Friend of Blog "jollyspaniard" wrote (among other things):
Facebook and Twitter are a big help in getting the word out which is one of the biggest logistical challenges in organising protests. Traditionaly this had been done by distributing leaflets which can be a bit tricky in a totalitarian state. Now for a totalitarian state to stop people getting the word out they need to shut off the internet and the phone network which isn't viable. People who think this came from nowhere haven't been reading the news for the past few years. Egypt has been on the verge of boiling over for years according to a lot of reporting. What has happened recently is that Egypt suddenly became un-ignorable.
Needless to say, useful tools are useful, and ingenious humans (some of them tyrants) use them.
I don't agree that Egyptian discontent is the "somewhere" from which the Revolution has come, strictly speaking. Sufficient injustice and discontent to incubate resistance and revolution has existed in Egypt for over a generation, as elsewhere.
Organization met opportunity, discipline responded to distress -- what mattered indispensably was the organization and the awareness and the discipline.
This cannot be stressed enough: In the absence of the organizing, eruptions of perfectly righteous resistance would very likely have been squashed, diverted, assimilated in the usual manner.
Of course, distraction and reaction can still circumvent or domesticate the democratizing force of the ongoing Revolution if the youth movement loses its focus or fails to shift its organizational strategies to meet the rapidly and radically changed circumstances of the post-Mubarak political terrain. I will say that the First People's Communique and news of fledgling dialogue between youth leaders and representatives of the military as well as with El-Barade'i are encouraging in this regard.
Those pundits who now speak of an insurrectionary "trend" that autocratic regimes need to be worried about are no doubt right that sympathetic protests may spring up elsewhere, but in the absence of actual democratic organization those autocratic regimes likely have little to worry about.
Like most people who think "trend-spotting" is an argumentative or deliberative mode (my pet targets, the futurologists, provide the conspicuous illustration), rather than just another debased marketing and promotional mode in a "public realm" entirely reduced to advertising and self-advertising in the service of eating the present, are revealed as usual to be useful idiots in a blaze of flashbulbs.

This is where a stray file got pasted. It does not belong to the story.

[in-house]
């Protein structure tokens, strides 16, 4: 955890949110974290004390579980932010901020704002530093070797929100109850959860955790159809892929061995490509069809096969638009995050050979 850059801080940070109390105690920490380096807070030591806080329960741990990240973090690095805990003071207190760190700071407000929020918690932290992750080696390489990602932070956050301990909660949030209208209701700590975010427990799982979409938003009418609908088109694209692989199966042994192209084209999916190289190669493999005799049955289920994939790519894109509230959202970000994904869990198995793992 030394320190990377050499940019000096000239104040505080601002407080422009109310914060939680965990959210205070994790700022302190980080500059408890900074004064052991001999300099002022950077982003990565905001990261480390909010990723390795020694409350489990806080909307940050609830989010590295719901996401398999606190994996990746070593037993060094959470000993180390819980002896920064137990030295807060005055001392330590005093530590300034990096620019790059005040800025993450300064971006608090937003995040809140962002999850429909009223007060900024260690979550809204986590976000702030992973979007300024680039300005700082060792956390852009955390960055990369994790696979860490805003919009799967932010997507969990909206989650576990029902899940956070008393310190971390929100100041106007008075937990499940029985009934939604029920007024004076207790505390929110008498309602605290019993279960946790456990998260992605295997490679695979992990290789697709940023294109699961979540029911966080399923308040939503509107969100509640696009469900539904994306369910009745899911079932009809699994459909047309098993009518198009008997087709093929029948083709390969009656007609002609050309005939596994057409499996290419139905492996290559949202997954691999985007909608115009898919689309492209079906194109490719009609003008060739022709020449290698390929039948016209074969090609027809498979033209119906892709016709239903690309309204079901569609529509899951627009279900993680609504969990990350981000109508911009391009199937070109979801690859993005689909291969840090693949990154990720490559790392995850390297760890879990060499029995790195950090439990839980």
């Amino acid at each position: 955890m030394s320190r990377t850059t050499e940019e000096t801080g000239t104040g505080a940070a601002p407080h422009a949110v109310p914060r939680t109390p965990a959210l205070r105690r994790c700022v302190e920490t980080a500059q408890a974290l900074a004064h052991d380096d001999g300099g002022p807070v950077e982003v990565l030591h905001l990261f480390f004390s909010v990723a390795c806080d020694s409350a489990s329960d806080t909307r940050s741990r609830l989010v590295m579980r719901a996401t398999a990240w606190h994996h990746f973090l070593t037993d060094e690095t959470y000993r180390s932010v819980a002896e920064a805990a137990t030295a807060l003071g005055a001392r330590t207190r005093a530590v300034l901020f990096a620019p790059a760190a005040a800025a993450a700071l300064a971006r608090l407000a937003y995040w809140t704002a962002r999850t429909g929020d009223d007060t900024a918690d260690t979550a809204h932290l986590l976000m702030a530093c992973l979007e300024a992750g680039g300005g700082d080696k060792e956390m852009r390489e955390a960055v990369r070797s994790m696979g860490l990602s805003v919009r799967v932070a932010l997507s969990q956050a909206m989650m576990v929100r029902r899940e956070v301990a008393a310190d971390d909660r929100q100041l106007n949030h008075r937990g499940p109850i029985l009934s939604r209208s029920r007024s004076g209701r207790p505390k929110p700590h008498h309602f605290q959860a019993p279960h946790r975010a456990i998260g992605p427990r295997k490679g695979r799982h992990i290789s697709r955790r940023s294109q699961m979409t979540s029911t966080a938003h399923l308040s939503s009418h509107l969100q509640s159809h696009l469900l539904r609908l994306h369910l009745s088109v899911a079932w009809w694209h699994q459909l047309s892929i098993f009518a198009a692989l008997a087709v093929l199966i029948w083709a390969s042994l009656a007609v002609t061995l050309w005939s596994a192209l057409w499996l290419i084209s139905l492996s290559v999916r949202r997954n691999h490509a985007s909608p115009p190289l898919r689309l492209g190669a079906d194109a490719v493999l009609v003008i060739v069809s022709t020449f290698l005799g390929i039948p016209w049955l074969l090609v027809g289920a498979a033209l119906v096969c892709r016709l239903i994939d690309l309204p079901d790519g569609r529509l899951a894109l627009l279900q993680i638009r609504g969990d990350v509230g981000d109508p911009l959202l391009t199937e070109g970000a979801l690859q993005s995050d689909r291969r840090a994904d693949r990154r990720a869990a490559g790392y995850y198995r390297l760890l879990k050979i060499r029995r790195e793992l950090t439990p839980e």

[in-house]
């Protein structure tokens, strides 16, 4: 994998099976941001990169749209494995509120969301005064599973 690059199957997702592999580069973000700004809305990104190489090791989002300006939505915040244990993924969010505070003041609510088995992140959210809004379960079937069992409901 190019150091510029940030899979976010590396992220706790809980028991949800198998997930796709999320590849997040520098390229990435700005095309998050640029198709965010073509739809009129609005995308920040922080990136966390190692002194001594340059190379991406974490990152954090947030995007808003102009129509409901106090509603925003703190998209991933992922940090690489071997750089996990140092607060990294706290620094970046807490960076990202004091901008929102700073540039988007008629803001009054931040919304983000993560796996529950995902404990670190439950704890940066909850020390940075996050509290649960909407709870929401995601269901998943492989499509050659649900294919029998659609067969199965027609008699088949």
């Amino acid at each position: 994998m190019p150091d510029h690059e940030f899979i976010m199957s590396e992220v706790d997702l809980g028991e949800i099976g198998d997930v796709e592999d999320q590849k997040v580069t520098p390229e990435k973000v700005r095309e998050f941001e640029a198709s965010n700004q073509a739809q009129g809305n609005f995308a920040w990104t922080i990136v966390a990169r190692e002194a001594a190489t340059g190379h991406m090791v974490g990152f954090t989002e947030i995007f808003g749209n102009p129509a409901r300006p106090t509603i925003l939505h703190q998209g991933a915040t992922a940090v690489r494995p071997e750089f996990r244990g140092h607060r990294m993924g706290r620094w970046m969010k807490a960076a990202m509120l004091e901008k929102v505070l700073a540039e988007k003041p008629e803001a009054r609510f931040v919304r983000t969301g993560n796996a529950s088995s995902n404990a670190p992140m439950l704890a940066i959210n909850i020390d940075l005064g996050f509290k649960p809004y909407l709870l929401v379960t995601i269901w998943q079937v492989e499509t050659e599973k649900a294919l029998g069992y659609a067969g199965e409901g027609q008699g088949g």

And those who propose that democratic revolution will crystallize spontaneously wherever enough people have cellphones are exactly as dangerously deluded as those who pretended war could be ended by getting a McDonald's franchise in every nation. Democracy is not a spontaneous order, it is a consensual order, depending for its legitimacy on a scene of consent that must be instituted and maintained by political means in ethical terms not one of which is spontaneous.
On this, Anglo-American parochialism and privilege yields disastrously facile readings of both our histories and hopes -- whether right-wing libertopian fantasies of perfectly efficient perfectly ethical natural markets (markets are of course totally artificial and historical and as readily demand injustice as ameliorate it) or left-wing hippie or technocratic fantasies of post-political massified kindness or pre-political elite design (of course one can be a Nazi and yet kind in one's personal life, and all designers, however smart, however well-intentioned, are individually parochial in ways that no democracy can afford to be).
That the Egyptian Revolution is another profound example of the power of nonviolent secular democratic education, agitation, and organizing but that even most of those who are inspired by Egypt fail to grasp the substance of hope this provides us all or to grasp how vulnerable this misconstrual makes the very achievement that presumably inspires them is, I have to admit, a bit demoralizing.